Surprised at Xero - having only migrated to AWS late last year would've thought they would have designed more resiliency




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  # 1728348 1-Mar-2017 14:45
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It's interesting that there are no reports of outages on amazon.com. Werner Vogels the Amazon.com CTO famously said "Everything fails all the time", and they have more AWS experience than anyone (completely separate business units), so I assume they've architected for failure.


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  # 1728589 2-Mar-2017 05:34
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Ive read reports stating S3 buckets were down across multiple regions so not sure how cross region replication would have helped here?




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  # 1728599 2-Mar-2017 07:03
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lxsw20:

 

Ive read reports stating S3 buckets were down across multiple regions so not sure how cross region replication would have helped here?

 

 

Amazon are pretty transparent on outages, there's nothing in their status history (bottom of the page), and I haven't read anything about a multi region outage. Can you share link to a reputable source?


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  # 1728864 2-Mar-2017 12:30
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Nope, just people on reddit at the time saying they couldn't create buckets in Singapore/Ireland either. 




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  # 1728878 2-Mar-2017 13:01
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Regions should be independent. However US-EAST-1 is their "home" region so it's possible that there's a dependency. S3 buckets do need to be globally unique, which suggests a central registry.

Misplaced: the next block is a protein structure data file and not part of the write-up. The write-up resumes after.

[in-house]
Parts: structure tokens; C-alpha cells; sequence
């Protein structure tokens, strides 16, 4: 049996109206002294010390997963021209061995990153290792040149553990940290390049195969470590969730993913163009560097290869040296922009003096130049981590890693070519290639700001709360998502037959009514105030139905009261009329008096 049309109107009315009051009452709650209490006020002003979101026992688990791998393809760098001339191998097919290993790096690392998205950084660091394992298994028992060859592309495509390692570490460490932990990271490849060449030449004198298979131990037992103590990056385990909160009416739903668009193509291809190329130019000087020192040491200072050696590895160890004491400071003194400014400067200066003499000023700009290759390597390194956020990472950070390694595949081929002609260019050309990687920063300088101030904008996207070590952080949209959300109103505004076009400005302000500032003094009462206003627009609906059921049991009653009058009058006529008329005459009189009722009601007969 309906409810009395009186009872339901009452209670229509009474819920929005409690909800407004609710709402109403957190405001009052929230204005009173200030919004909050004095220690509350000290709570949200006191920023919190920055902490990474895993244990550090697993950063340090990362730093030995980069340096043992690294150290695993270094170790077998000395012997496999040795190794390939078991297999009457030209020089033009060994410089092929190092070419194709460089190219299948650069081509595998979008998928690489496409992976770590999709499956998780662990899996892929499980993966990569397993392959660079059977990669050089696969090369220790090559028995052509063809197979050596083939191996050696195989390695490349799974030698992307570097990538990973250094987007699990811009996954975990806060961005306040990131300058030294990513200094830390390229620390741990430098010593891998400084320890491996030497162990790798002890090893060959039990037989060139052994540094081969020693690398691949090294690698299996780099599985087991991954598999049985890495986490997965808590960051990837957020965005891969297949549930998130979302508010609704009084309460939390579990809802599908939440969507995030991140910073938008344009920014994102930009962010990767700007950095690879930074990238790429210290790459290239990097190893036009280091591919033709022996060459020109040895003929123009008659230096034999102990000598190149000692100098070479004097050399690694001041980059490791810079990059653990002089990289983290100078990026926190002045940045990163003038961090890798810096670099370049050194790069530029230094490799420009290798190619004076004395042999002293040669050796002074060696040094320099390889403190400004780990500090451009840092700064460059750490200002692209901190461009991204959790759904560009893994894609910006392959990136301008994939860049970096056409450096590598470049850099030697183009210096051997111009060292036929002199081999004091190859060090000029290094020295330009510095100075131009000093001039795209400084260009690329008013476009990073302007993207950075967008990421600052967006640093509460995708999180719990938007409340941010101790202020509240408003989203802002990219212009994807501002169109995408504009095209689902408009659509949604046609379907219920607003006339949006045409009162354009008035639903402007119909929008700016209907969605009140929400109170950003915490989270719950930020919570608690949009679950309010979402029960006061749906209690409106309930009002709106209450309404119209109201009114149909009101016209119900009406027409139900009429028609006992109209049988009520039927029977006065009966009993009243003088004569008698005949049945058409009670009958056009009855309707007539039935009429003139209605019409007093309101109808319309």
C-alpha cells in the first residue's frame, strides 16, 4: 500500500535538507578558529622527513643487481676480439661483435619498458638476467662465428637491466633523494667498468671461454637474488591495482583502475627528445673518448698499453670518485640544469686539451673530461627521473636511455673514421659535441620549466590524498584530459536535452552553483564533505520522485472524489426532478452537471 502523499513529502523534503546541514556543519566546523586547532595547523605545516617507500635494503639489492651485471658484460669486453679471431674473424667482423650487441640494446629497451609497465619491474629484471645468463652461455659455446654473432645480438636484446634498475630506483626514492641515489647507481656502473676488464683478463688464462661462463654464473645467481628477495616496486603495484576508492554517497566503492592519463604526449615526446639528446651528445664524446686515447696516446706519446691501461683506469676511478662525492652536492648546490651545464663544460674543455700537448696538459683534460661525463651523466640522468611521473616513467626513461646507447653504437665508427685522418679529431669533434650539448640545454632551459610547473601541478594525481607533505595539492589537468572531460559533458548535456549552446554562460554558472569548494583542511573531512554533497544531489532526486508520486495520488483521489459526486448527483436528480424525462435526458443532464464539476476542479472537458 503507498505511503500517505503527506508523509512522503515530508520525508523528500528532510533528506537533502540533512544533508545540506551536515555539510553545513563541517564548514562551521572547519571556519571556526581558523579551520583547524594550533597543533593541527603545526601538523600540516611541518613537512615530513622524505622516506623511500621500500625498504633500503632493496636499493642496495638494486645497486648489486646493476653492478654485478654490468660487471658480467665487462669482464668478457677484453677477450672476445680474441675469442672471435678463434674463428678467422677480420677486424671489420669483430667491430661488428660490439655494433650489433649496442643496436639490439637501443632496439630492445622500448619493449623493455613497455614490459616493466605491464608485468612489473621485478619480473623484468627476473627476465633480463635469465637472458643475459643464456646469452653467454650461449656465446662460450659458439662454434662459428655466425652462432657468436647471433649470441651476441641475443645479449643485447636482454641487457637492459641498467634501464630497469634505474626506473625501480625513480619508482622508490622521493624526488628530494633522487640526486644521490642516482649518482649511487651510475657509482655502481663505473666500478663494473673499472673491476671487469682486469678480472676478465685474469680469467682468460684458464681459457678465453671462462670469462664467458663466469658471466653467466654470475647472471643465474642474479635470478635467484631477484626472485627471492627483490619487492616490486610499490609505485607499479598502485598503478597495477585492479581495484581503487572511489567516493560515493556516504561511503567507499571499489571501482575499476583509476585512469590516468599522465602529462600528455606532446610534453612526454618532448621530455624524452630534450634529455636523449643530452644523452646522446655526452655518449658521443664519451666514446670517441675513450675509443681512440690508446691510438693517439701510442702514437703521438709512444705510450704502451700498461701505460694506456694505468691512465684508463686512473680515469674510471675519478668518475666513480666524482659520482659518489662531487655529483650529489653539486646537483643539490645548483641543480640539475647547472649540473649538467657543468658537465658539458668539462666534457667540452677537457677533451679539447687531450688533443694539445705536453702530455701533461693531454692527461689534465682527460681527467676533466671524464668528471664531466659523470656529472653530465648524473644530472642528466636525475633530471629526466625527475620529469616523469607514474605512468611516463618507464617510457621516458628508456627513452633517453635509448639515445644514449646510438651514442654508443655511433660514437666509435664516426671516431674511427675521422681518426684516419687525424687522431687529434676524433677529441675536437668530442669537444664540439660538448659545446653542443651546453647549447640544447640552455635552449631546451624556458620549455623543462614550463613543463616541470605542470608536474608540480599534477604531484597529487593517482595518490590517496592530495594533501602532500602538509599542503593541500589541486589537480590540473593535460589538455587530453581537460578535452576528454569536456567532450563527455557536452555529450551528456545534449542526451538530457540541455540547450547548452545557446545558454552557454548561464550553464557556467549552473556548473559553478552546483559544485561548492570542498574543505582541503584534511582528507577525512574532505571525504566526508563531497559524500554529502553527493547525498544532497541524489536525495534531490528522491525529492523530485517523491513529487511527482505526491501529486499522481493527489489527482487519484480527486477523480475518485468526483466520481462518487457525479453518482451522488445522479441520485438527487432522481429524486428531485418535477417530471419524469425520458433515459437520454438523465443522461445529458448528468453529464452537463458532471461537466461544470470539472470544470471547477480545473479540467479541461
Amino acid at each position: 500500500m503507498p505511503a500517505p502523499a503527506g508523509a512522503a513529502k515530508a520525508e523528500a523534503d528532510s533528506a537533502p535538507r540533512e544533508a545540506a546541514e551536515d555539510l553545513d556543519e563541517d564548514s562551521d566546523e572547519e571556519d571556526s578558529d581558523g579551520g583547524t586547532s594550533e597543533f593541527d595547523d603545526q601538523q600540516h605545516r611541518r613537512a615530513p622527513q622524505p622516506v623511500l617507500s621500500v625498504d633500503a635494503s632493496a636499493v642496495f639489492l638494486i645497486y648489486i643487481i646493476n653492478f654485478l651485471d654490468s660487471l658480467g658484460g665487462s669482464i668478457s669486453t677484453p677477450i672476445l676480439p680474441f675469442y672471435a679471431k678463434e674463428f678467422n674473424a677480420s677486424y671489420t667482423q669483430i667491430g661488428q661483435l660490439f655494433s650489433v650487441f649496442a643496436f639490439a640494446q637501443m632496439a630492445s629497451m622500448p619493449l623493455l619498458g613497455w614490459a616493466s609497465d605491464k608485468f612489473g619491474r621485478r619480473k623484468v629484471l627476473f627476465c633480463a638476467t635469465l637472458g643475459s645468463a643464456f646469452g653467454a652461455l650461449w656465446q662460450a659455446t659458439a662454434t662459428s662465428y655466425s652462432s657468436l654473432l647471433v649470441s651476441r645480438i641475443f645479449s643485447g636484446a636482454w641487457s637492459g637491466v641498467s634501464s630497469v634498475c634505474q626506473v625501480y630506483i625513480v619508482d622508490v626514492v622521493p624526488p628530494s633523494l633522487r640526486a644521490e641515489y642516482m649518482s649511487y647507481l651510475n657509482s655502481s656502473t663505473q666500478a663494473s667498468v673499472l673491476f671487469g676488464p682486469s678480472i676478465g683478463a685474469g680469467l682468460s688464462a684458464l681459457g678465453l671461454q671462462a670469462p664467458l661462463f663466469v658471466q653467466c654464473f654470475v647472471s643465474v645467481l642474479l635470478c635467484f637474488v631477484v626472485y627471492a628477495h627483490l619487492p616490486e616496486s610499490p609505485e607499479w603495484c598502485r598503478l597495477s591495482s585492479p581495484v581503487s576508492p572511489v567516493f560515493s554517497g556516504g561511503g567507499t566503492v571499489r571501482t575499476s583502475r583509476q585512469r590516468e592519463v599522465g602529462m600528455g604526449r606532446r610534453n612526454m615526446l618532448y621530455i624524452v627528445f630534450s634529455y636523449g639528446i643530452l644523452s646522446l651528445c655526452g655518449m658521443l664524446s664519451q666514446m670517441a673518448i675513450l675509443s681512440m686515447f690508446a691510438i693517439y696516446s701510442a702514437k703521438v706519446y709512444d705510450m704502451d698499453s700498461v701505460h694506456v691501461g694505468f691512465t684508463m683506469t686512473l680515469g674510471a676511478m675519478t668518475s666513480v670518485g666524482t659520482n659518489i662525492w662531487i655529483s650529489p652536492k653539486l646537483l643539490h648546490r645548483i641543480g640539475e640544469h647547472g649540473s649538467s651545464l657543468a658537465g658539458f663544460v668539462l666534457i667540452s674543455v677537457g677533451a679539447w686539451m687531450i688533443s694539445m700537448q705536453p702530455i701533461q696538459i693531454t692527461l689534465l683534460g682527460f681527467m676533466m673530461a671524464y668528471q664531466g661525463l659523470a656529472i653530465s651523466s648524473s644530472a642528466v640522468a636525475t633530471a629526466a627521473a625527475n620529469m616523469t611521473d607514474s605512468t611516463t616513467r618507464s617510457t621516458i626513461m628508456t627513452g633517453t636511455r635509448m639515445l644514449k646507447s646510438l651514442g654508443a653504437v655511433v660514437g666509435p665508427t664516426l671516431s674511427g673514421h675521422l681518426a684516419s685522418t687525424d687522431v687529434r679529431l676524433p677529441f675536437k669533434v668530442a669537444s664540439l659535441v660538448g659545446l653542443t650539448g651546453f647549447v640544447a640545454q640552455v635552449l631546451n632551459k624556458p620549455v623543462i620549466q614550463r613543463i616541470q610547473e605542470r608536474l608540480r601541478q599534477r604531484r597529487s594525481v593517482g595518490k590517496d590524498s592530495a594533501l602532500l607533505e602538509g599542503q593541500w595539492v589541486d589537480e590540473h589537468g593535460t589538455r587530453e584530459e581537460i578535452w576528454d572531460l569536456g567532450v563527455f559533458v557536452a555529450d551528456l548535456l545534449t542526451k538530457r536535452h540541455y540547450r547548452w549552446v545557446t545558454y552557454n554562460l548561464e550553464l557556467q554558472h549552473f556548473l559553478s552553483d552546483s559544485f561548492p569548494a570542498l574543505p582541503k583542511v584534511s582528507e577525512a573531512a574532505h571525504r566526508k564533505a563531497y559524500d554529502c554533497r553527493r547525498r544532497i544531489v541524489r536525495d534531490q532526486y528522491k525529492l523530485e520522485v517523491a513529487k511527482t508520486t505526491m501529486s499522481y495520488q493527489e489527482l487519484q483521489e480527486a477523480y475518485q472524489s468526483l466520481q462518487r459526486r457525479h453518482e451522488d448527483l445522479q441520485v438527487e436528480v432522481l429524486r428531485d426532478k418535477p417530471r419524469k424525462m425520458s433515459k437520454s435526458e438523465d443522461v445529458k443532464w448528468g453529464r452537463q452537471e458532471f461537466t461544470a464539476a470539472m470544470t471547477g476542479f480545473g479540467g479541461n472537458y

The silver lining of the outage: AWS probably won't fail in this way again, and they'll likely do significant work on making sure regions really are independent and the status page is accurate.


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  # 1729210 3-Mar-2017 06:34
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https://aws.amazon.com/message/41926/

 

At 9:37AM PST, an authorized S3 team member using an established playbook executed a command which was intended to remove a small number of servers for one of the S3 subsystems that is used by the S3 billing process. Unfortunately, one of the inputs to the command was entered incorrectly and a larger set of servers was removed than intended.

 

 

 

We've all done it. Just not on something that takes down a large amount of the internet.




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  # 1729212 3-Mar-2017 06:48
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Ah, a PEBKAC error. Well, I bet they won't make that particular mistake again.


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  # 1731092 6-Mar-2017 16:31
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lxsw20:

 

https://aws.amazon.com/message/41926/

 

At 9:37AM PST, an authorized S3 team member using an established playbook executed a command which was intended to remove a small number of servers for one of the S3 subsystems that is used by the S3 billing process. Unfortunately, one of the inputs to the command was entered incorrectly and a larger set of servers was removed than intended.

 

 

 

We've all done it. Just not on something that takes down a large amount of the internet.

 

 

 

 

"The Amazon Simple Storage Service (S3) team was debugging an issue causing the S3 billing system to progress more slowly than expected."